When you dig under the surface of any corporate policy and procedure designed to satisfy customers you might ask about empowerment. Employees who are empowered to make delicate and difficult transactional decisions have an important role; have you considered how employees make customer service decisions?
Most of the work that we do and likely most of the sales transactions don’t go beyond the decision for a customer to buy and for a vendor to fulfill. Occasionally though, something will go wrong. A client or customer will need something more, something extra, or perhaps there is a flaw or defect.
When we purchase a pack of Post-it notes, we expect them to stick, disposable pens we expect to have ink, and our file folders should fit in the cabinet. Many transactions are simple, straight forward, and require little thought to make things right.
It is the complexity of the world we live in that creates an additional challenge. Expectations of people vary. So will the decisions that they make.
When there is a problem and we begin a conversation with someone designated to help, we may become progressively curious about his or her level of empowerment. A really angry customer may start the conversation with, “I need to speak with a manager.”
Many organizations feel a bit torn, a bit of tug of war, or wonder how they will walk-the-line.
There becomes a balance, often a set of rules or guidelines designed to steer employees to follow the flow chart. It is straight forward, or so we think. When the customer presents this, you say that.
When we think about it, it all comes down to the decisions that we trust employees to make. That is empowerment.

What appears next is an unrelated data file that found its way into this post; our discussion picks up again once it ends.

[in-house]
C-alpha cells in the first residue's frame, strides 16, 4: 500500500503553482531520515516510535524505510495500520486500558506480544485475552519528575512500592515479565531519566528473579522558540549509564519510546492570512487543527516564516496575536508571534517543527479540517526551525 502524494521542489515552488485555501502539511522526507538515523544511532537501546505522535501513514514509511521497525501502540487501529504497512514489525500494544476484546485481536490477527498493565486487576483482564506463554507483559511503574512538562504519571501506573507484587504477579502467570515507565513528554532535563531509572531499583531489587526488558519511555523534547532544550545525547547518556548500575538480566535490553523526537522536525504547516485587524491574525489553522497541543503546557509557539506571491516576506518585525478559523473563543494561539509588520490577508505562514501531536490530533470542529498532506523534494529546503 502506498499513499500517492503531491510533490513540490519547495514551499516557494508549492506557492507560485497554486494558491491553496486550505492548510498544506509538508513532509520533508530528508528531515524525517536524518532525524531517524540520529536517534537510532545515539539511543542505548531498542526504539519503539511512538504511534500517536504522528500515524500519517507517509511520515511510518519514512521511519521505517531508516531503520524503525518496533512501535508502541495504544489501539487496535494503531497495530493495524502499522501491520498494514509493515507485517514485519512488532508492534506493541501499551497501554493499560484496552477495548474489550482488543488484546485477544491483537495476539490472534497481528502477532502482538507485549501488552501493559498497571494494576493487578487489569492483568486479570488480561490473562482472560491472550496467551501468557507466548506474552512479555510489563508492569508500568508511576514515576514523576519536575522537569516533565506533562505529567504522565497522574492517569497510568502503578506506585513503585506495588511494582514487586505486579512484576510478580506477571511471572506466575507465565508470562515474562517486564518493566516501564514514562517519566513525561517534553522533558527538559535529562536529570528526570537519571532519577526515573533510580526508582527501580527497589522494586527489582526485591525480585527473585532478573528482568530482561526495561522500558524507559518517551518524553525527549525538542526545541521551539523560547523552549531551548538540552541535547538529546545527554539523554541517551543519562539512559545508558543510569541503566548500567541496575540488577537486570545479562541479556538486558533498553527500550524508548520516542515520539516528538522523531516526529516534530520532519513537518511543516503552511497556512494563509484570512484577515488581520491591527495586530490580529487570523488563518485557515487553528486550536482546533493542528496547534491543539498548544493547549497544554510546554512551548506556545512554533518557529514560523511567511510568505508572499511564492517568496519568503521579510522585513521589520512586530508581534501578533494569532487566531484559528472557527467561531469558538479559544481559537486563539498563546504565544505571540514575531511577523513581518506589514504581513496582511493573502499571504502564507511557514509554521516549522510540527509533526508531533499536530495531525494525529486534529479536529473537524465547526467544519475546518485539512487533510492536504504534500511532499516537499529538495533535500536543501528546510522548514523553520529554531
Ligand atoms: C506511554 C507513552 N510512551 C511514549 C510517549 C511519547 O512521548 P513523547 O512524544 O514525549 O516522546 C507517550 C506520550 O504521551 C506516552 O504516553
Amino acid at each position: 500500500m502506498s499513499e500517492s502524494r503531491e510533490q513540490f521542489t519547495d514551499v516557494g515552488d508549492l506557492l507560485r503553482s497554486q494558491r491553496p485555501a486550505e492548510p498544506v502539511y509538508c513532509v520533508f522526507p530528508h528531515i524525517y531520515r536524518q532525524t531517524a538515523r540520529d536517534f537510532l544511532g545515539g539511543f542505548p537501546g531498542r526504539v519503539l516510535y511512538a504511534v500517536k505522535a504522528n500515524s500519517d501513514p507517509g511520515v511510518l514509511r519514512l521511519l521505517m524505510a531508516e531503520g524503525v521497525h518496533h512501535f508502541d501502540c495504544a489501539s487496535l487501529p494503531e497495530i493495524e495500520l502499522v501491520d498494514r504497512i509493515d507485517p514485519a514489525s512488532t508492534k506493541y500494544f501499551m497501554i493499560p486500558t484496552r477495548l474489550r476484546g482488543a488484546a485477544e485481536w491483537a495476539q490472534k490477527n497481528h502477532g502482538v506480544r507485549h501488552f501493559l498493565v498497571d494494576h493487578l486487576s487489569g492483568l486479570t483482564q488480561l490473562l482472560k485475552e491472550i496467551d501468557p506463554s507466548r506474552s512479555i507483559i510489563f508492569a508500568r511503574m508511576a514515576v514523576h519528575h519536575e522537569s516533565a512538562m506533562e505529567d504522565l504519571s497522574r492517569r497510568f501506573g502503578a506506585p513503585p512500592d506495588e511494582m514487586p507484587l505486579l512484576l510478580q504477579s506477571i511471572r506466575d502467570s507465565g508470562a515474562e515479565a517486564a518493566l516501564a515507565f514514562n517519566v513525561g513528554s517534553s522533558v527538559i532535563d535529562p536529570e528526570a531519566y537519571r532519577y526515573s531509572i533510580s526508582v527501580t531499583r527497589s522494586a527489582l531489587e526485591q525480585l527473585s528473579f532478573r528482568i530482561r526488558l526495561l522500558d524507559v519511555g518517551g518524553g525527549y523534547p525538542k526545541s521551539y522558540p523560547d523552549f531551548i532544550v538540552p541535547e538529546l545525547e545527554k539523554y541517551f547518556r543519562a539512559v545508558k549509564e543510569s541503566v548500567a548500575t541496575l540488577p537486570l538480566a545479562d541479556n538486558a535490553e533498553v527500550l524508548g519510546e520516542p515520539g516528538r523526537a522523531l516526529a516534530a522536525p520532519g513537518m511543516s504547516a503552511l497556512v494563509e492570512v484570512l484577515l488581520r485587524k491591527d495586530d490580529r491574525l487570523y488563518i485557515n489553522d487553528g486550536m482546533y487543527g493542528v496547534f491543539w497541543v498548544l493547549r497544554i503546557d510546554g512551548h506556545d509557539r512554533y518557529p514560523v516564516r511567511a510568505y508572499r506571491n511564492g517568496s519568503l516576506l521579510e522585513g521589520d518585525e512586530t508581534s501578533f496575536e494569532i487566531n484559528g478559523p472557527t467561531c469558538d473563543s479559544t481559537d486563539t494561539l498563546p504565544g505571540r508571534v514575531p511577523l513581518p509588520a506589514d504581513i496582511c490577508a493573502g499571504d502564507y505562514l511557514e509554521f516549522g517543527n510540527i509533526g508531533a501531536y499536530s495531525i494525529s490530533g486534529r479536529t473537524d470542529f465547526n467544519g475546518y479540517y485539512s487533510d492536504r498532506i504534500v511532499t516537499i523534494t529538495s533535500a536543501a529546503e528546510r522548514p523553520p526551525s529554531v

Certainly, not every employee is ready to make the most difficult choices. Consideration to advance problems to a higher level will probably always be part of the process.
The best scenario is minimizing problems in the first place. Those too are often based on the decisions that employees make.
Customer Service Decisions
Most people can follow the flow chart. They can be trained to understand start and end blocks, input and output, and processes. Still, at some point, they’ll encounter a decision.
Training is important, but training beyond policy will come from the training that forms an understanding of the culture.
Not every decision can be made at the front line, but the easy ones can. What makes a decision easier? Certainly ones with smaller risk, but understanding policy should have equal importance with developing the understanding of the philosophy and the culture.
That is how people make good customer service decisions.
Originally posted on October 9, 2017, last updated on August 25, 2020.
Dennis E. Gilbert is a business consultant, speaker (CSPTM), and culture expert. He is a five-time author and the founder of Appreciative Strategies, LLC. His business focuses on positive human performance improvement solutions through Appreciative Strategies®. Reach him through his website at Dennis-Gilbert.com or by calling +1 646.546.5553.